Saturday, 6 November 2010

Batman Begins - the Playstation 2 review

Batman Begins - 2005
Action Adventure
Electronic Arts
Developed by Eurocom
Also for Gamecube, Xbox, Gameboy Advance and Playstation Portable.

Fifteen minutes into Batman Begins: The video game, Liam Neesons Ducard character is leading me around his mountaintop ninja refuge in an effort to teach me the basics of the game during a fairly standard but well thought out 'tutorial' level. Things are going well. He has subtly and tactfully shown me that I am able to sneak up to a foe to dispose of them silently from behind, that I am to 'mind' my 'surroundings', encouraging me to examine the environment closely if a path is not immediately obvious (playing the game on 'easy' simplifies this for the player, putting a target reticule onscreen where an item can be interacted with). I can swing on ropes, interrogate enemies, punch, kick and generally 'be' Batman/ Bruce around really quite lovely environments using intuitive controls that rarely feel loose or clumsy. The character has a good weight and every punch that lands feels solid and damaging.

Then it happened.

 "Well done, Wayne," intones Liam Neeson (all voices in the game are original movie cast voices), "You have mastered the art of the 'double jump'"

I'm sorry, Liam. The what, now?

"The 'double jump'", he continues talking in my head while the PS2 controller hangs flaccidly between my legs, "It's a video game mechanic that allows the character to execute a second jump while midair from the first jump"

Yeah, thanks, Liam or Rhas Al or whatever your name isn't. I know what a double jump is. I have been playing video games for over 25 years you know. I'm just wondering why you felt the need to tell me about it.

"I didn't write the script. I'm just reading the blasted thing," I think I pissed him off. But, hey, he pissed me off first, "I mean, Jesus," he continues, "It's only a video game!"

"Now, Master Wayne, You can collect all 100 gold stars and save the Princess."
 And, so, the spell was broken. Instead of being so immersed in an entertainment experience that I forget where I am, I'm sat on a couch, in a room as far removed from the Batcave as is possible, having an imaginary argument with an actor.
Imagine you're in a cinema watching The Matrix. Agents are firing a volley of bullets at Neo, who is dodging them in some inexplicable but completely believable way. Then the house lights go up and a Wachowski brother stands in front of the screen with a megaphone telling you about this awesome thing called 'bullet time', how it was done. Then he walks off telling us to enjoy the rest of the movie. Fat chance.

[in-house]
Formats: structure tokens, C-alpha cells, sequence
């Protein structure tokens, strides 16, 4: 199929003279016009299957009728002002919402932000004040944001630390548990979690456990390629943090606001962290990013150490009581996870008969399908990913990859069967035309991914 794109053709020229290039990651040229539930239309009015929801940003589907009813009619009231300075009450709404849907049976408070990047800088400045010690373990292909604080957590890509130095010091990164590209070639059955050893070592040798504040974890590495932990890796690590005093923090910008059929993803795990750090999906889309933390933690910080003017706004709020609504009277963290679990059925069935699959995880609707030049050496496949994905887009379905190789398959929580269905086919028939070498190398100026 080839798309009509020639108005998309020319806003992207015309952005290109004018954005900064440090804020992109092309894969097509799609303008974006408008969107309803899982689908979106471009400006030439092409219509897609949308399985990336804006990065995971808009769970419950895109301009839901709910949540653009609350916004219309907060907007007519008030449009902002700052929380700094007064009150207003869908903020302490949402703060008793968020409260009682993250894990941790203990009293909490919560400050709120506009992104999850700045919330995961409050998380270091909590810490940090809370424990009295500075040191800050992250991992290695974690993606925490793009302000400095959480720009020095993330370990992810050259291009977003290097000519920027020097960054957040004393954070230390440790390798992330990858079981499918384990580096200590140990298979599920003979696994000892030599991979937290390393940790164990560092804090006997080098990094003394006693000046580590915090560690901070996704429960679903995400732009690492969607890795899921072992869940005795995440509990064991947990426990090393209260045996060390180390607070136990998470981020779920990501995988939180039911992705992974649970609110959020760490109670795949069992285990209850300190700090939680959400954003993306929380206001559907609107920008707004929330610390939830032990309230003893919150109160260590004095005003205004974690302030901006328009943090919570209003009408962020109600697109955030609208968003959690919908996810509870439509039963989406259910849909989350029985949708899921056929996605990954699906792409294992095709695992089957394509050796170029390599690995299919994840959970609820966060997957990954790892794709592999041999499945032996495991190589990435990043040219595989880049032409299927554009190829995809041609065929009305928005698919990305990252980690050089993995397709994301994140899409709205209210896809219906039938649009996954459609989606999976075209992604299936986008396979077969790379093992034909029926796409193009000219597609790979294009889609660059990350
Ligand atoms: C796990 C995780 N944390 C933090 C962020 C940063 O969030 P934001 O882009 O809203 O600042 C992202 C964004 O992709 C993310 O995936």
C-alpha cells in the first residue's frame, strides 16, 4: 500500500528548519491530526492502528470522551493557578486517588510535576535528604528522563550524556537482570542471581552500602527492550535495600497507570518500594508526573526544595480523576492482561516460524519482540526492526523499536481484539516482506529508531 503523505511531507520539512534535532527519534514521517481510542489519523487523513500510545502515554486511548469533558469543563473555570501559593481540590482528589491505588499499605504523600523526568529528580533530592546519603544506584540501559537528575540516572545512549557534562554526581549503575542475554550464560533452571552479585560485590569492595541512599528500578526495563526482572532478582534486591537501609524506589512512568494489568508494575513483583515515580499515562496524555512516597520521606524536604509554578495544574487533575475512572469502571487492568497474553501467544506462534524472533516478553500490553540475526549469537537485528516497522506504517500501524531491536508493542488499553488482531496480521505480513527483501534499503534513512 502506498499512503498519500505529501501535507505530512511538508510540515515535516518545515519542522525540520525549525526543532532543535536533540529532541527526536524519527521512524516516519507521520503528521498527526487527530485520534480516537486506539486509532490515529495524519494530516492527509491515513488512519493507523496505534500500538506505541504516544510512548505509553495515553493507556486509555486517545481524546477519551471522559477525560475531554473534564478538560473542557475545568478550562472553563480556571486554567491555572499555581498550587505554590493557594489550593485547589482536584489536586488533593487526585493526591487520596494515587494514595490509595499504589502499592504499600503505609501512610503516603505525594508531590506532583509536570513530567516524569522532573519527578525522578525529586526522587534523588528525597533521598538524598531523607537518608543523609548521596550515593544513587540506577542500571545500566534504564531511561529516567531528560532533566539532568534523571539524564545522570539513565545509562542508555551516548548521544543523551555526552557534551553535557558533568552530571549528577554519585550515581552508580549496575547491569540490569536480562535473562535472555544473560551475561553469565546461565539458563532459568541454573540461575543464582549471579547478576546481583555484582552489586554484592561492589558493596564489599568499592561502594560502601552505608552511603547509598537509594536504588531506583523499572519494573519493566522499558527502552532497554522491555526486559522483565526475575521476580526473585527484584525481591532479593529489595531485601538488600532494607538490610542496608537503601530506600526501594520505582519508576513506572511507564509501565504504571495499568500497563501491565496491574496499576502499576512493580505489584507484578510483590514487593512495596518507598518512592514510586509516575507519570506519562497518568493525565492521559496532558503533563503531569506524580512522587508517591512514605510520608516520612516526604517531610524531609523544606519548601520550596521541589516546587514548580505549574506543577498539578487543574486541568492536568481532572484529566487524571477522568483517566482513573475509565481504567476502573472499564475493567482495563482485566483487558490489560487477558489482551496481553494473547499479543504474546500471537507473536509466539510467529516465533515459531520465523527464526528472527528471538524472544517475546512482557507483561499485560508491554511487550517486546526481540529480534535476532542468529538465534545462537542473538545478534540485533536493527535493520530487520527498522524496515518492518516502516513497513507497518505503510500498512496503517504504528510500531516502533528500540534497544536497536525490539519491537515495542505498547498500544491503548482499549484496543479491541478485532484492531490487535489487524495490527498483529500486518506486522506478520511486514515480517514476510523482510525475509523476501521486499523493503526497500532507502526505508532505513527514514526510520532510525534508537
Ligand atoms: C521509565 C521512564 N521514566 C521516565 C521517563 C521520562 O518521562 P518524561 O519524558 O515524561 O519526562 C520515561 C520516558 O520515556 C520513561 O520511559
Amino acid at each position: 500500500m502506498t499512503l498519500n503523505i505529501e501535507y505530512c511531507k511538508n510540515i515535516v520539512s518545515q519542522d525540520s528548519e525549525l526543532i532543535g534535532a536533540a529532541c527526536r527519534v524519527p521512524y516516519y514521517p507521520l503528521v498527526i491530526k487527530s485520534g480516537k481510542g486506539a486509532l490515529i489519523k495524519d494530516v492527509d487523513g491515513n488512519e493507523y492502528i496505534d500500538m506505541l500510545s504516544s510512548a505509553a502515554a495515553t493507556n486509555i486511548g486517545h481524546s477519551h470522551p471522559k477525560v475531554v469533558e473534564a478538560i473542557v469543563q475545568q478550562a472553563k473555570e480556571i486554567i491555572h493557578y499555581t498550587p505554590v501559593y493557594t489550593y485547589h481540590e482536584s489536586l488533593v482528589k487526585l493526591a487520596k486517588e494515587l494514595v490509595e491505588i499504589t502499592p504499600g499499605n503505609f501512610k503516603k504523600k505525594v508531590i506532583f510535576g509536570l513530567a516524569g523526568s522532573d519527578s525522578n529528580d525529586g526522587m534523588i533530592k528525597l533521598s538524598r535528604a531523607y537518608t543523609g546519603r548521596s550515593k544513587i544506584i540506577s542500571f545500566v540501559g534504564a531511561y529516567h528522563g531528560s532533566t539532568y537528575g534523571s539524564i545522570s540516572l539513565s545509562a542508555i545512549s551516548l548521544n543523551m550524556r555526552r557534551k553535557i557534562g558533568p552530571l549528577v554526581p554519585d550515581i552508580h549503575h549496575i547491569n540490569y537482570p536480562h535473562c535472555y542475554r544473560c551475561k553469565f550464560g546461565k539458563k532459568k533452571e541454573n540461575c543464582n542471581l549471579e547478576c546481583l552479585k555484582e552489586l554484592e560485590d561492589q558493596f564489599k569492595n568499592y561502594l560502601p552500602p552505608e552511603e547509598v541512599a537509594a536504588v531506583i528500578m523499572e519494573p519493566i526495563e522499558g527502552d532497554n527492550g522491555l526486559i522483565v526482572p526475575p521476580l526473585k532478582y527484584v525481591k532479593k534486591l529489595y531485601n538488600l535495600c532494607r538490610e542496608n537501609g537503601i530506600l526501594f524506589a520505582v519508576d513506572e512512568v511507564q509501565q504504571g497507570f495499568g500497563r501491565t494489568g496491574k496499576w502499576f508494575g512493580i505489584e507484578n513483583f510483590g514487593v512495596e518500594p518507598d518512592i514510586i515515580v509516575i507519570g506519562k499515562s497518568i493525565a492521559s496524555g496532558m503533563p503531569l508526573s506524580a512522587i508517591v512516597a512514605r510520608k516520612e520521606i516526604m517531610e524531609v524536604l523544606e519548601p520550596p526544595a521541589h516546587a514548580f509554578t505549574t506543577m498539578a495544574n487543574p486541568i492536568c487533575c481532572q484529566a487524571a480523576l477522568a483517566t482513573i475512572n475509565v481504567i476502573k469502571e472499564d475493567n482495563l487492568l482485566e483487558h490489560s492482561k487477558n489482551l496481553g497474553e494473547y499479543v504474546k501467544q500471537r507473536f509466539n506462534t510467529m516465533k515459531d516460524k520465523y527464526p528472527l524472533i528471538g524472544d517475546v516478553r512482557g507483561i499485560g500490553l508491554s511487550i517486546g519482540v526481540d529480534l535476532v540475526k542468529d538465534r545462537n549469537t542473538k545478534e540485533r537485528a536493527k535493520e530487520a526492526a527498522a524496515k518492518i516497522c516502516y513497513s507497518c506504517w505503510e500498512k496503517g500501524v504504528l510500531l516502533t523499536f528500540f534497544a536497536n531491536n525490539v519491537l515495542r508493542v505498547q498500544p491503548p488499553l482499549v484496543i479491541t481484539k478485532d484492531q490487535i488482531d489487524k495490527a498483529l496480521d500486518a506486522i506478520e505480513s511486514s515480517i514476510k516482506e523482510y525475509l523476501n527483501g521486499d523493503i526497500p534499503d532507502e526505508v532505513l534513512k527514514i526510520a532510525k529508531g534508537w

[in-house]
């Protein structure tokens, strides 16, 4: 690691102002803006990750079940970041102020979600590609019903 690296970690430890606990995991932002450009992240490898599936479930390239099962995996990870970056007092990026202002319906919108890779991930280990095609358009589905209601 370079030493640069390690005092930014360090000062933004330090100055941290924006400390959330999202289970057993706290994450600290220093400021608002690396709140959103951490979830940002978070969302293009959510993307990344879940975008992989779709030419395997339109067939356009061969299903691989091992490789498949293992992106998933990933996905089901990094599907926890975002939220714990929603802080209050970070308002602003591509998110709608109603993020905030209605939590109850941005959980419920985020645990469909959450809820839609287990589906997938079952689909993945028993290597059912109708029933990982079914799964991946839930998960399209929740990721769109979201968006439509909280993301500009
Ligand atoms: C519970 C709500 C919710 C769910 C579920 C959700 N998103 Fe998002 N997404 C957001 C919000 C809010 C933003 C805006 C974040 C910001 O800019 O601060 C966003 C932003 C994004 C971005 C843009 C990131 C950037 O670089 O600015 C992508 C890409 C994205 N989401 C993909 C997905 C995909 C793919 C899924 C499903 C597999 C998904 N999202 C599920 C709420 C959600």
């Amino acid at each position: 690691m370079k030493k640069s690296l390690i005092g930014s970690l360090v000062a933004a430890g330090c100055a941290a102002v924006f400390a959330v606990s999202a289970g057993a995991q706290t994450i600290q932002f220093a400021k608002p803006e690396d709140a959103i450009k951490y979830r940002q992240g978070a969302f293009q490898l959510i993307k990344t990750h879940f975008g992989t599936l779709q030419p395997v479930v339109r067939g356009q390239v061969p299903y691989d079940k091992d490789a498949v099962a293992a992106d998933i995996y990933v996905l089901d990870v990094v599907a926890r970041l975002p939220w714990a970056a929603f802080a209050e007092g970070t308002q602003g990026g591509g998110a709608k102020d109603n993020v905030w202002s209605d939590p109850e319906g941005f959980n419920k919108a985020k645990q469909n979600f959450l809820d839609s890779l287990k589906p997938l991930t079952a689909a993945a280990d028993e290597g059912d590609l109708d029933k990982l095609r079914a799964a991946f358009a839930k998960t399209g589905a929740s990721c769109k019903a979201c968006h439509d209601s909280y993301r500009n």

Video game mechanics, the constants, the nuts and bolts that make them games with challenge and progression are never going to go away. They are required. The tutorial level, for example. However you dress it up, the player needs to know how to play the game without resorting to the manual, so the need for a hand-holding excercise will always exist in some way. In that regard Batman Begins was doing just fine. It didn't take place in Wayne mansion or the streets of Gotham, but a functional environment (in the film as much as the game) that I had no desire to explore beyond its linear, tutorial boundaries.

Don't get me wrong. As the months go on I will be playing a whole host of very 'gamey' batman titles, with power-ups and endless platforms. But those games were merely products of their environment and time. Using camp, visceral subject matter to make a similarly camp, visceral game. But Batman Begins was supposed to be a credible reboot for the series. No more Neon, no more camp, no more Bat-nipples: everything had a reason and purpose and wasn't beyond the boundaries of possibility. So why that ethos couldn't have extended to the game is beyond me.

The real shame here is that Batman Begins is a good game, although very linear, and through much of the experience I felt I was being ushered from A to B without actually having to figure anything out for myself (leave your detective abilities at the door), it's short enough to make a decent rental and the varied levels make for good eye candy. There are easter egg style secrets like new suits and upgrades (that bizarrely are all handed to you after your first playthrough, making repeated play a bit redundant), and it's a real blast driving through Gotham against the clock, Burnout style in the Tumbler. Woefully underused and in a way it made me wish the game was just a driving game, or that the game only existed in the form of download content for Burnout.

As a real fan of what Christopher Nolan did with the franchise for Batman Begins, it's a real shame not to see that innovation and ignorance of constraints applied to something just as dear to me as the Caped Crusader. The Video game.


No comments:

Post a Comment